Occupancy sensing using overhead fisheye cameras

One data modality leveraged by COSSY for indoor people counting is the output of an overhead, high-resolution RGB camera equipped with a fisheye lens (e.g., 360-deg by 180-deg, example shown on right).

A reliable detection of people in such images poses two challenges. First, if camera’s optical axis is orthogonal to room’s floor, standing people appear radially with respect to the center of the field of view (FOV). This is unlike in images captured by a side-mounted, standard surveillance camera (e.g., mounted high on a wall) where standing people usually appear aligned with image’s vertical axis. Secondly, a fisheye lens exhibits significant geometric distortions at the FOV periphery (e.g., objects become compressed). This effect is absent or minimal in standard surveilllance cameras. Because of these challenges, people-detection methods developed for side-mounted, standard surveillance cameras perform poorly on overhead, fisheye cameras. To address this, we have developed various approaches to people detection in overhead, fisheye cameras:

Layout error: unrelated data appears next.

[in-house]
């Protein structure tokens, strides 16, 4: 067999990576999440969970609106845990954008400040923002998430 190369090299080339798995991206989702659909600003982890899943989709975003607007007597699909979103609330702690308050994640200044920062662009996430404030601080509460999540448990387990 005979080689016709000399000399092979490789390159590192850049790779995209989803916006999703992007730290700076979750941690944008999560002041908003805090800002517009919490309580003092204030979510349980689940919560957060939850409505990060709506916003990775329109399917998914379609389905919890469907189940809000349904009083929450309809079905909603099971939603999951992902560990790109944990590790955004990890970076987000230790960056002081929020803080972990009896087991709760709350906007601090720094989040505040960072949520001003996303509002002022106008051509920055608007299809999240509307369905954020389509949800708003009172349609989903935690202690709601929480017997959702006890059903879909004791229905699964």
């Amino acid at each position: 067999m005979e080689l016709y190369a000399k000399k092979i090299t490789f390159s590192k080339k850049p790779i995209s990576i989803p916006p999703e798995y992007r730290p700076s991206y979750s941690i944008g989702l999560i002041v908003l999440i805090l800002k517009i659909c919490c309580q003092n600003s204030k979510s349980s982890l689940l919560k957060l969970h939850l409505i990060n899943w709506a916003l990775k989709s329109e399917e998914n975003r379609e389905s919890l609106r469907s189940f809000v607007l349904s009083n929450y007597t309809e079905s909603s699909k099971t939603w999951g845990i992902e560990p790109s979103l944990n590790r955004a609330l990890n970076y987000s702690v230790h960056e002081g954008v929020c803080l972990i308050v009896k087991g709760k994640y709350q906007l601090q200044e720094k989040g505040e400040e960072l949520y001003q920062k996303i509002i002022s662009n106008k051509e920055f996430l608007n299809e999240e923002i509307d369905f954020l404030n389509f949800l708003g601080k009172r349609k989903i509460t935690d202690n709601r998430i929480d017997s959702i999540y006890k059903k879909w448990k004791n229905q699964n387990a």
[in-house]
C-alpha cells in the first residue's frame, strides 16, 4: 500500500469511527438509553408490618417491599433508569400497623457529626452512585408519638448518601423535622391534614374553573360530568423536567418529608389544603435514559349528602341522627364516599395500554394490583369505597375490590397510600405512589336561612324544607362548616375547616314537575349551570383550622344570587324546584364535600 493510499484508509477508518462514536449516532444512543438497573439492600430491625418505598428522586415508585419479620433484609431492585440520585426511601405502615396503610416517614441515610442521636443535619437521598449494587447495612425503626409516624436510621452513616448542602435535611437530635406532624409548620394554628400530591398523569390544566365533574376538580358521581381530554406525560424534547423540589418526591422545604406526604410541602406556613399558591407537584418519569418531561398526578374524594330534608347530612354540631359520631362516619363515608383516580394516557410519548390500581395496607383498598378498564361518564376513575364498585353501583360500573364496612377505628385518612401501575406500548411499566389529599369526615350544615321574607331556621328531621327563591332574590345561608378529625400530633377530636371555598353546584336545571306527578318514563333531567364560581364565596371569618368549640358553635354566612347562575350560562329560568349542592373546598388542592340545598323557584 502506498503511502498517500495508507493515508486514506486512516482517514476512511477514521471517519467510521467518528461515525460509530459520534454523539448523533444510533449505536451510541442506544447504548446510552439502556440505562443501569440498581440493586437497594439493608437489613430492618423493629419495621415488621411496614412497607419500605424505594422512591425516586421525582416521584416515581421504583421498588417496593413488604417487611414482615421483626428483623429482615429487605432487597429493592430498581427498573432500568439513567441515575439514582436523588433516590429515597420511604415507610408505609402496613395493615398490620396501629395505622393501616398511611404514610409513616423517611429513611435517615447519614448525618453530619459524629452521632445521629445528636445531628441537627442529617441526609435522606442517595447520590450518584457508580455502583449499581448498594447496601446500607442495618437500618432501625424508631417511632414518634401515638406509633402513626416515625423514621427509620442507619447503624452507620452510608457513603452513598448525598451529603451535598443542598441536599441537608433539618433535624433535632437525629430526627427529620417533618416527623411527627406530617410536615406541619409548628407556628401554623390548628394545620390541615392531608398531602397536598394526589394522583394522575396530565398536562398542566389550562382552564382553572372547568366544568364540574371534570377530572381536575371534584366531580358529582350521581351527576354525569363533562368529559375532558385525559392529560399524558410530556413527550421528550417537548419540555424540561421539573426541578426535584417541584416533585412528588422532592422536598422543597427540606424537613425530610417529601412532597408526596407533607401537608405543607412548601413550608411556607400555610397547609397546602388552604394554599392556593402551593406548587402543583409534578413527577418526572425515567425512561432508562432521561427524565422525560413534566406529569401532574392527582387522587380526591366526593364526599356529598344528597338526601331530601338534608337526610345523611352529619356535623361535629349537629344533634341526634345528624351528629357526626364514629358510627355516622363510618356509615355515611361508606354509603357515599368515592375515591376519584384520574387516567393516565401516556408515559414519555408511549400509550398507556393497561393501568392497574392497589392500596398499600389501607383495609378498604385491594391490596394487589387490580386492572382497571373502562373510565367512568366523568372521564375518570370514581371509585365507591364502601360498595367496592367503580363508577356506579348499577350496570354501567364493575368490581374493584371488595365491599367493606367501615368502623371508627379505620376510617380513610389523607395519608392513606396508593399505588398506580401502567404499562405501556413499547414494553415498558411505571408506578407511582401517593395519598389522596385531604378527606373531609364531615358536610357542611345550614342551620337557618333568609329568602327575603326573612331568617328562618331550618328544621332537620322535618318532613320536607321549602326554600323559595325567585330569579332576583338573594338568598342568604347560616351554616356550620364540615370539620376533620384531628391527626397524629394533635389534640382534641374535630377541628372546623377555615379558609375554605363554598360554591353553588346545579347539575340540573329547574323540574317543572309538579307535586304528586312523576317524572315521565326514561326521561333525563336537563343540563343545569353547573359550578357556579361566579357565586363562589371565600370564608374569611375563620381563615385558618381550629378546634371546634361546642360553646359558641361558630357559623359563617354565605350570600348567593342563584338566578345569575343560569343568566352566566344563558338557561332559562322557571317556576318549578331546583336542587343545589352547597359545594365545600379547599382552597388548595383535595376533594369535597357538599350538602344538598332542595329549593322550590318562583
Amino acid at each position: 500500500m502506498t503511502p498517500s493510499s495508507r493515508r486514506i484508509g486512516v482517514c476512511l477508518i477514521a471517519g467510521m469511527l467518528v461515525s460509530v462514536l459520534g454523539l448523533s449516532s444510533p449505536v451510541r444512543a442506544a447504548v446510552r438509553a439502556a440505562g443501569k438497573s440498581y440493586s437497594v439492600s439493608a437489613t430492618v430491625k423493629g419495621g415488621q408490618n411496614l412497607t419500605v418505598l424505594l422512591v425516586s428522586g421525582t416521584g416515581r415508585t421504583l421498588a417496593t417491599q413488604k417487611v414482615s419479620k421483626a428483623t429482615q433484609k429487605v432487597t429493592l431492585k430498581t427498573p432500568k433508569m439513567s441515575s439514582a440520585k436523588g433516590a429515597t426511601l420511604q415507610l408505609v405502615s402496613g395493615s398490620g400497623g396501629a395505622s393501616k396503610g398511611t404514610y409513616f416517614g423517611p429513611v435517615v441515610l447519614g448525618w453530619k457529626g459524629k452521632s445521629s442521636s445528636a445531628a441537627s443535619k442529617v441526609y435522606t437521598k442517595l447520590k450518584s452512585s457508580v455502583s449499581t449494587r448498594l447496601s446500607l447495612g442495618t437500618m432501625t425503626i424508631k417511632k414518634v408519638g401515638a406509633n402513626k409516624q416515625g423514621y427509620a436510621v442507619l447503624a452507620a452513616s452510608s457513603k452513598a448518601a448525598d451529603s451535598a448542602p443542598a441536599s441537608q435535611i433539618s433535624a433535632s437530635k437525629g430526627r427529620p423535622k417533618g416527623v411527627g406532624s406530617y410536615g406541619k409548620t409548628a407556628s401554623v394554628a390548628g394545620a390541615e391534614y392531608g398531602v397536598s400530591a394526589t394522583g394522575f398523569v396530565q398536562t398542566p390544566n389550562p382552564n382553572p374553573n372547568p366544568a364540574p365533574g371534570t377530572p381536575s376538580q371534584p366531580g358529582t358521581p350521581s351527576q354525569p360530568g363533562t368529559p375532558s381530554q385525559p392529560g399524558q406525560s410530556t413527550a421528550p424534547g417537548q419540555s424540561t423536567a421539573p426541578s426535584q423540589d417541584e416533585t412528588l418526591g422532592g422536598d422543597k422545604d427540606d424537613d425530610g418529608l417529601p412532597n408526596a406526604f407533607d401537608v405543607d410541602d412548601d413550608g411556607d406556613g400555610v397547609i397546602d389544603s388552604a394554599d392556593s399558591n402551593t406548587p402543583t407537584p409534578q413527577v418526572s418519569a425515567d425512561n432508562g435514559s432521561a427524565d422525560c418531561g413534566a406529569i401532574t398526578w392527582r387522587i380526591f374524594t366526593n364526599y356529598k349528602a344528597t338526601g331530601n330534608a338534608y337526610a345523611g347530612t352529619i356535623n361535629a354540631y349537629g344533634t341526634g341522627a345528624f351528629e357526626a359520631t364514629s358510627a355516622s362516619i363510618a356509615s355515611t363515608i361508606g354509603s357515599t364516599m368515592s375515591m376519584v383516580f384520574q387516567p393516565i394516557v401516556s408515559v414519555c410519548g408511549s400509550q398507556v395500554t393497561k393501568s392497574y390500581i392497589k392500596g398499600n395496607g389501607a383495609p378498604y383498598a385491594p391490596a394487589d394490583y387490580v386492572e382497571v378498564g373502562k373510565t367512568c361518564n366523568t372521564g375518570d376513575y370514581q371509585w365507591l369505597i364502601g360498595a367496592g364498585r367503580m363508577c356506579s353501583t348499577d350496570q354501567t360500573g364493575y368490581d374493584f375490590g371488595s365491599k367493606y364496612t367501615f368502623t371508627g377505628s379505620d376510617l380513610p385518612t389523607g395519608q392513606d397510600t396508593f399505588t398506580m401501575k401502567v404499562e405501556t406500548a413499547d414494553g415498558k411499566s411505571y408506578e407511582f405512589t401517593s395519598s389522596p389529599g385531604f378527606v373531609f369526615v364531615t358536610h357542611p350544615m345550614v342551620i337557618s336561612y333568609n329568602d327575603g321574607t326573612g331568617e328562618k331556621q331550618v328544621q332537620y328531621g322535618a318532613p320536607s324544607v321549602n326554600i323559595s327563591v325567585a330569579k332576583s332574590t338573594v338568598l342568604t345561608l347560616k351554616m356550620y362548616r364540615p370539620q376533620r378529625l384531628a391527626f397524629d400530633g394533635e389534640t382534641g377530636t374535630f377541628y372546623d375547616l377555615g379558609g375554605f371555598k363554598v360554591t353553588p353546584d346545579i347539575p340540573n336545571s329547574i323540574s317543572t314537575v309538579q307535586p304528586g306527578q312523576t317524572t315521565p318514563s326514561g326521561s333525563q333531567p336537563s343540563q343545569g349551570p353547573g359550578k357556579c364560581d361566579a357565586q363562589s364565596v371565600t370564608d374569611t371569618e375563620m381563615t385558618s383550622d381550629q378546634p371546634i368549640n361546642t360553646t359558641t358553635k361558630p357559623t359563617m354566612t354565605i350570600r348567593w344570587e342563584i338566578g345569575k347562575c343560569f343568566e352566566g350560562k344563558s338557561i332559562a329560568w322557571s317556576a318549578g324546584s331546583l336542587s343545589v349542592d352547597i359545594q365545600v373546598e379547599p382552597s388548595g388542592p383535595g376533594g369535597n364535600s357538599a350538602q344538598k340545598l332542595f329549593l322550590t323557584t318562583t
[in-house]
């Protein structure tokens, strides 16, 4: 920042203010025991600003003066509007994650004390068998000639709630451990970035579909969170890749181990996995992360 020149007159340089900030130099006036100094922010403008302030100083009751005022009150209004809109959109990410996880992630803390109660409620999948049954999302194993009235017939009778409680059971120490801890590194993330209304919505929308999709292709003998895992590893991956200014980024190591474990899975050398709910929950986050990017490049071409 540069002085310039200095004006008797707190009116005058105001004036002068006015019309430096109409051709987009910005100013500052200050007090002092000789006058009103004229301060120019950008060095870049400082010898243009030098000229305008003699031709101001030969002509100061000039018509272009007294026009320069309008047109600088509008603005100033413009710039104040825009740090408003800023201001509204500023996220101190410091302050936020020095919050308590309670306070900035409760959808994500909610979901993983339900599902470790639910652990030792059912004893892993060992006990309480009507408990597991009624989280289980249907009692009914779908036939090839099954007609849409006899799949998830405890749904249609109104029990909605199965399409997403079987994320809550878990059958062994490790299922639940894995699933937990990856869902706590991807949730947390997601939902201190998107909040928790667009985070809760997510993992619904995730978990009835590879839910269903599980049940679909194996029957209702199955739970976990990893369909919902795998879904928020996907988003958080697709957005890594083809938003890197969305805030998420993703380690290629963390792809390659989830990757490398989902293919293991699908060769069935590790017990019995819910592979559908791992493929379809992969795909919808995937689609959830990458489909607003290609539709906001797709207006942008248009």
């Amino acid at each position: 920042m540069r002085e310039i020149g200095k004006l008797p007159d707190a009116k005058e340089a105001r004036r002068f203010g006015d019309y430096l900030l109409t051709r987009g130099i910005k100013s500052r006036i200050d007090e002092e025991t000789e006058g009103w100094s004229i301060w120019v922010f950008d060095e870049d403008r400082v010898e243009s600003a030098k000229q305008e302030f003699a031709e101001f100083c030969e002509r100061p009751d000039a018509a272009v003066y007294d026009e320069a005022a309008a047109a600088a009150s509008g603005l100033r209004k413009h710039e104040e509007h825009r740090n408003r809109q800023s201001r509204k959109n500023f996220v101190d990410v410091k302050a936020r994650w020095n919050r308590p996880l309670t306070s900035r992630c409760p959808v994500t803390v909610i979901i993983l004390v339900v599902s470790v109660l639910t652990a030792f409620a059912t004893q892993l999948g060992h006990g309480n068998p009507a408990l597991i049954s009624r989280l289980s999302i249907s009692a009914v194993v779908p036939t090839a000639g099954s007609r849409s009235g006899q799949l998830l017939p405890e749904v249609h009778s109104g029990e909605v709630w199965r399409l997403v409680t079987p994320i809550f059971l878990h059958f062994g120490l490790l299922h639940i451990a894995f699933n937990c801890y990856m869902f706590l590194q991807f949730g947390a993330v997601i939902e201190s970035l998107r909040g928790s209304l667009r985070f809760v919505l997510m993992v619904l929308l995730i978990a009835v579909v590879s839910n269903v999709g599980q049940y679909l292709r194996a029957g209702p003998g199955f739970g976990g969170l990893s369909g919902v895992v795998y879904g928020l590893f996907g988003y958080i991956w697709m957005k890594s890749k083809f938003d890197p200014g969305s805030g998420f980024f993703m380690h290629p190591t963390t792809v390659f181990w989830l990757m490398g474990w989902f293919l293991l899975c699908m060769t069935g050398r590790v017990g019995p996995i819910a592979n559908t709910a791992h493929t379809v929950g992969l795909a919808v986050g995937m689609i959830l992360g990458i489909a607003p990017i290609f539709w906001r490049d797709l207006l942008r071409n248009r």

In large spaces, a single overhead fisheye camera may not be sufficient for reliable people counting since people far away may not be reliably detected by the above algorithms (too small – see the video above). Employing multiple cameras can help address this difficulty, however a person may appear in the field of view of multiple cameras and be counted multiple times resulting in overcounting. To resolve  this, person re-identification is needed so that each person is counted only once despite appearing in view of multiple cameras.  While person re-identification has been studied extensively for standard rectilinear cameras, it is a fairly unexplored topic for overhead fisheye cameras, and the specific scenario of overlapping fields of view. This is our ongoing work that we have explored from the standpoint of algorithms and datasets: